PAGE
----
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[IMAGE] Close up of a polling card for the UK referendum on leaving the EU. In the foreground, it reads "Poll Card" in white letters on a black background.

How Brexit Made Comments Go Viral

This piece was originally posted on The Coral Project blog the week after Brexit.

Whatever else has come out of Brexit, the topic became a demonstration of the value of website comments.

A comment from Nicholas Barrett on the Financial Times website (paywall) was freed from behind their paywall via a screenshot on Twitter that currently has received more than 30,000 retweets (as well as being copied and tweeted by many others without attribution), though the commenter’s username is missing, leading to the text sometimes being credited to an FT columnist. Time.com, perhaps slightly hyperbolically, described his comment as “having the world’s attention.” Still, Barrett now is in fact a writer for the FT as they wisely commissioned him that day to write a fast piece on the subject.

Elsewhere, a comment on Boris Johnson and Article 50 in The Guardian by long-time commenter Teebs was not only screenshotted and posted on many a Facebook wall, but also written about/copy pasted in its entirety by Quartz, The Huffington Post, the Washington Post and on Reddit.

Meanwhile, left-leaning British media has been carefully watching the comments on websites of organizations that supported the Leave campaign, finding some statements of regret and confusion as a sign of post-Brexit shock. There’s plenty of that to be found, though the Daily Mail comment stream referred to in that piece is much more nuanced than the article suggests, and has become a place for some genuine-sounding emotion and debate amid the overwhelming tone of name calling and anger that often inhabits their comment space.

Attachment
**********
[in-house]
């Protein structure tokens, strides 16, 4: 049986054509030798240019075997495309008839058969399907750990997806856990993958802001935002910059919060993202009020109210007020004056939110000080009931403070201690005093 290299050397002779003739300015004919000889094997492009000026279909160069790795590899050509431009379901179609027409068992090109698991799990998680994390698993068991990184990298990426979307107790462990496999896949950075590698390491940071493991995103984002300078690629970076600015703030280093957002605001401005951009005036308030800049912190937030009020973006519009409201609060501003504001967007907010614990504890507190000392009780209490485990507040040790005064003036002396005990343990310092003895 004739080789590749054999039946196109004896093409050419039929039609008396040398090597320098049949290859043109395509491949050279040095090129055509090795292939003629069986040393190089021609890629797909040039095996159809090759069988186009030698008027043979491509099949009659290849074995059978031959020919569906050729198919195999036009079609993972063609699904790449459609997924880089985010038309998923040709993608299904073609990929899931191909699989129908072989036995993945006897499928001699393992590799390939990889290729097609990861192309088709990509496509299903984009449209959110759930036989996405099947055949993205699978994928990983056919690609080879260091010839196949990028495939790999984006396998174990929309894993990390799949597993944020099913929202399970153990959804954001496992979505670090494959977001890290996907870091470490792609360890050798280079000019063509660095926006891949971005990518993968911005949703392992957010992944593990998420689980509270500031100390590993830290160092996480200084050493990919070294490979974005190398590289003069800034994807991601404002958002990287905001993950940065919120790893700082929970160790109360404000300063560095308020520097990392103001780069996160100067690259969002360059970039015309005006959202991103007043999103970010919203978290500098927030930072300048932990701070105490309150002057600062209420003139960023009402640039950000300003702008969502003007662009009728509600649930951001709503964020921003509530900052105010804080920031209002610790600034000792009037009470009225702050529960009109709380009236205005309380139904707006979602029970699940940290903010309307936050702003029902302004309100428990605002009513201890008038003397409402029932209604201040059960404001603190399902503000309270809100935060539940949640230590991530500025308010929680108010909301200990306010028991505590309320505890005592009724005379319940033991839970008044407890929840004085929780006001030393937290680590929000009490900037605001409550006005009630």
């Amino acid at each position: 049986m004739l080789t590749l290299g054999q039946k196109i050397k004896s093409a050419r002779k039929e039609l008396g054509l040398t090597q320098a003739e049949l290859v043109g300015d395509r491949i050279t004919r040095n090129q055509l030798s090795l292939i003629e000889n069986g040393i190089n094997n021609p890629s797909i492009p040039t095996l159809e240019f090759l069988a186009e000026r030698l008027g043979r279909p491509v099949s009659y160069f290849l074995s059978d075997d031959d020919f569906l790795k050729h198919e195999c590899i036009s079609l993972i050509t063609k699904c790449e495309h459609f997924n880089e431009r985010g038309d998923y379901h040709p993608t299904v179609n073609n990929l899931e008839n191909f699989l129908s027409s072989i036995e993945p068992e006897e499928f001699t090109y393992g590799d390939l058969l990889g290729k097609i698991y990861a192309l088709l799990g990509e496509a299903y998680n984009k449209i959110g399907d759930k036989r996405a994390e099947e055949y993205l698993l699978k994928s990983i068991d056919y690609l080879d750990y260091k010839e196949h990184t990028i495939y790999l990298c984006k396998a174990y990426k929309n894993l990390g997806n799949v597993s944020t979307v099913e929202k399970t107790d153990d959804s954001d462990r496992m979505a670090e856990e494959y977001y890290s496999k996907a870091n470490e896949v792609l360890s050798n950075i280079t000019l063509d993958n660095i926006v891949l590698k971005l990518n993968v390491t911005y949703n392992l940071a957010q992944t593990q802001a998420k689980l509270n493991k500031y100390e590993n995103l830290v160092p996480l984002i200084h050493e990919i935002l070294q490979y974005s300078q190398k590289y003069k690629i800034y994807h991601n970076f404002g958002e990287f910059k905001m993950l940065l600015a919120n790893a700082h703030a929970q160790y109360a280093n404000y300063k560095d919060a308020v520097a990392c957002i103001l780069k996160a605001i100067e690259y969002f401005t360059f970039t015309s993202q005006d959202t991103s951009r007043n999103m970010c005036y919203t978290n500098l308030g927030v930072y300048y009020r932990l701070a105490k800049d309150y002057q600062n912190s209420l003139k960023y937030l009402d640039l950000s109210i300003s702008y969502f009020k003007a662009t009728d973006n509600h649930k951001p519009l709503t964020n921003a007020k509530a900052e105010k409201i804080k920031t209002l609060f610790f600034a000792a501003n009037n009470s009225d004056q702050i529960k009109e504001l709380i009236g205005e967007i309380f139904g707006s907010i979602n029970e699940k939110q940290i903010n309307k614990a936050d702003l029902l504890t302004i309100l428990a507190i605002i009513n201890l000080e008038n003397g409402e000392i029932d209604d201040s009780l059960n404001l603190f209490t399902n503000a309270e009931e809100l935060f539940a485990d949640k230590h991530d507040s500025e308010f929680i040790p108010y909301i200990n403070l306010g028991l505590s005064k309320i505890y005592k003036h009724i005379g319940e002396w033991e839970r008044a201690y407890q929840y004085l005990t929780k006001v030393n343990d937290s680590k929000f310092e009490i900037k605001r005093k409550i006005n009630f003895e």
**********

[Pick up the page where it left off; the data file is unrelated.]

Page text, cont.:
These of course are merely those comments that were noticed by the media themselves. Crucially, none of these comments seemed to have been picked up initially by the organizations that hosted them – they had to rely on readers and other media to read and then share them widely before they responded. Who knows what other potential gems that could “have the world’s attention” on Brexit and other topics currently lie overlooked in your comment streams?

At all times, but especially in moments of uncertainty and confusion, we look to each other for information, ideas, and new perspectives. If news organizations want to be part of these conversations, they need to do a better job of making people feel safe, respected, and listened to on their platforms.

We can only do this with better tools and practices, including ones that make it easier for ideas to be shared and discussed within the site itself, not just outsourced to social media, and for journalists quickly and effectively to be able to find and reward the smartest ideas that live beneath their articles.

Photo by Abi Begum, CC-BY 2.0

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